Russia Will Test Obama on Arms Control, Missile Defense — Diplomat

The Russian government is likely to “test the mettle” of Barack Obama and his administration by taking a tougher stance against U.S. missile defenses, a senior State Department official said Wednesday. John Rood, the department’s top arms control official, told reporters he believes the Russians are waiting to size up the Obama administration before Moscow advances its position on disputed arms issues.

Russia President Dmitry Medvedev returns after inspecting a ... 
Russia President Dmitry Medvedev
Photo: AP

In discussing the state of Russian opposition to U.S. missile defense bases in Poland and the Czech Republic, Rood said it appears that Moscow has “paused” in anticipation of a new national security approach in Washington.

“My assessment is that the Russians intend to test the mettle of the new administration and the new president,” he said. “The future will show how the new administration chooses to answer that challenge.”

Asked to elaborate, he said, “I think missile defense and other subjects will be among those that the Russians intend to determine what the new administration’s posture will be.” He said he reached this conclusion on the basis of an impression gained during talks in Moscow on Monday rather than from explicit Russian statements.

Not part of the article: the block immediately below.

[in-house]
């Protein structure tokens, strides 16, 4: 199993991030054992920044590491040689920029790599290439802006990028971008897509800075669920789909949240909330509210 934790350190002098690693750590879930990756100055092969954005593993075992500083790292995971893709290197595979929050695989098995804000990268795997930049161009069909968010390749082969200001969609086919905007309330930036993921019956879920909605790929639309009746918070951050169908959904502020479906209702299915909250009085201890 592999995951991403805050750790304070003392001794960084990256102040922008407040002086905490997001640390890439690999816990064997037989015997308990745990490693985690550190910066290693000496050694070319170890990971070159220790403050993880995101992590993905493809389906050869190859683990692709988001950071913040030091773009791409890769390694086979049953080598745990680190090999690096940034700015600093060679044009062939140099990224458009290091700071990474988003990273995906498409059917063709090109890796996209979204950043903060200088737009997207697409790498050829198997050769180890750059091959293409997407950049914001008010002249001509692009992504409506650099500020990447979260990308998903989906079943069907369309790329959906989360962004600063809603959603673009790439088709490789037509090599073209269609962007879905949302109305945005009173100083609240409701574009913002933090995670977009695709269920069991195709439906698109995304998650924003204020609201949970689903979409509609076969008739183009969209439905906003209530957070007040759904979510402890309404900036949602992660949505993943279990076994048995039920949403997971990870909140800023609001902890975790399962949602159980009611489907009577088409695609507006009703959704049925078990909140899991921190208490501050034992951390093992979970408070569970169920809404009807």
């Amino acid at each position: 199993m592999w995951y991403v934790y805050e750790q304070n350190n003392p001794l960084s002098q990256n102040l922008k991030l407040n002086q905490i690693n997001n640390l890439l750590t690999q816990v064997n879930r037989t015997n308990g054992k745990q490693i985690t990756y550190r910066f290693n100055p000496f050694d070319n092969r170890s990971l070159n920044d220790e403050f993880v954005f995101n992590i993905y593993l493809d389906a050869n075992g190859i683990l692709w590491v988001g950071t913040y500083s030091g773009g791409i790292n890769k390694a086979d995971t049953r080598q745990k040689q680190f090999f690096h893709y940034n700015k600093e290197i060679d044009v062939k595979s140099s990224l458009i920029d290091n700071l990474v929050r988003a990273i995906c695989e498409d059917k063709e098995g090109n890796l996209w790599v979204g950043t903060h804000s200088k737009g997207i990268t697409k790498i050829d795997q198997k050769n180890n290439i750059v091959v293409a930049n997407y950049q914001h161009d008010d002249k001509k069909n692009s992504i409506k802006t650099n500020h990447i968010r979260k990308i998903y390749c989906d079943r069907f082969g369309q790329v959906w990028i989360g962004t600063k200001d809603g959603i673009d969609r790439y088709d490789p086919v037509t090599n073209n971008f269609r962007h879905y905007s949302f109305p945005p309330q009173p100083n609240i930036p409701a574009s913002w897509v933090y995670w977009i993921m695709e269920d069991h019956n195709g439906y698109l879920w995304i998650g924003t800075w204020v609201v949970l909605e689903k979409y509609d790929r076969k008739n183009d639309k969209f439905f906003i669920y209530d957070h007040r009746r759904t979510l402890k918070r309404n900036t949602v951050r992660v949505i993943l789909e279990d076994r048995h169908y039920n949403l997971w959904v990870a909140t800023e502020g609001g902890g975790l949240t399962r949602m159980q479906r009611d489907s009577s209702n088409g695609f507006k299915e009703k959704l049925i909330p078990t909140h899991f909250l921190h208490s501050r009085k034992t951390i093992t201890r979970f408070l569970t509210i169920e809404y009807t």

By ROBERT BURNS, Associated Press Writer

He also said the Russians have been less flexible lately in talks on missile defense. In particular he cited their stance on U.S. proposals to give the Russians more assurance that a missile interceptor site in Poland and a missile-tracking radar in the Czech Republic would pose no security threat to Russia.

The U.S., with the support of the Polish and Czech governments, has proposed that Russian officials be given regular access to the interceptor and radar sites and that they be allowed to monitor activity at both sites through undisclosed technical means. Rood did not elaborate on the details in dispute.

“I don’t want to spell out all the details because I think this is a high-priority dialogue for us in the United States, and I don’t think that putting all the details out will facilitate a resolution to it,” he said.

Rood led a U.S. government delegation in talks with senior Russian officials on a range of subjects, including efforts by both governments to negotiate a treaty to replace the 1991 START nuclear arms deal, which expires in December 2009. Rood said the talks were useful but did not achieve any breakthroughs.

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